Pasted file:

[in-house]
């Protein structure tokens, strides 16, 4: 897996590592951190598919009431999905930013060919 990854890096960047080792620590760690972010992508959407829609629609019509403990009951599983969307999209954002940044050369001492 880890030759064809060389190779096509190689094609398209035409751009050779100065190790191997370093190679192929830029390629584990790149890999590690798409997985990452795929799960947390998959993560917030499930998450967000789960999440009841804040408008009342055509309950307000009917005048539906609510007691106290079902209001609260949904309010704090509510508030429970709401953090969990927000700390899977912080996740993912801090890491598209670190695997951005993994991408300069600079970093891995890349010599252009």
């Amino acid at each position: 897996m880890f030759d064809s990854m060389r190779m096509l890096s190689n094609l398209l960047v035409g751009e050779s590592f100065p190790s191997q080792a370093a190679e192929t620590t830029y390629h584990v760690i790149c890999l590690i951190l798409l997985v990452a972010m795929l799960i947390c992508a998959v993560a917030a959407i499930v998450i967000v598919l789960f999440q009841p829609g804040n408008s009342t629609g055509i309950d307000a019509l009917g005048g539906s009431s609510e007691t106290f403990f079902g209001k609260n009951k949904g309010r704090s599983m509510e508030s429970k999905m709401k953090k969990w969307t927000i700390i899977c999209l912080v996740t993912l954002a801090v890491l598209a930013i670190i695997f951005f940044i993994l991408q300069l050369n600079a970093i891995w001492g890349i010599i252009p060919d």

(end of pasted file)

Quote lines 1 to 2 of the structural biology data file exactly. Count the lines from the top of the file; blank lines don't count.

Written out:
[in-house]
């Protein structure tokens, strides 16, 4: 897996590592951190598919009431999905930013060919 990854890096960047080792620590760690972010992508959407829609629609019509403990009951599983969307999209954002940044050369001492 880890030759064809060389190779096509190689094609398209035409751009050779100065190790191997370093190679192929830029390629584990790149890999590690798409997985990452795929799960947390998959993560917030499930998450967000789960999440009841804040408008009342055509309950307000009917005048539906609510007691106290079902209001609260949904309010704090509510508030429970709401953090969990927000700390899977912080996740993912801090890491598209670190695997951005993994991408300069600079970093891995890349010599252009």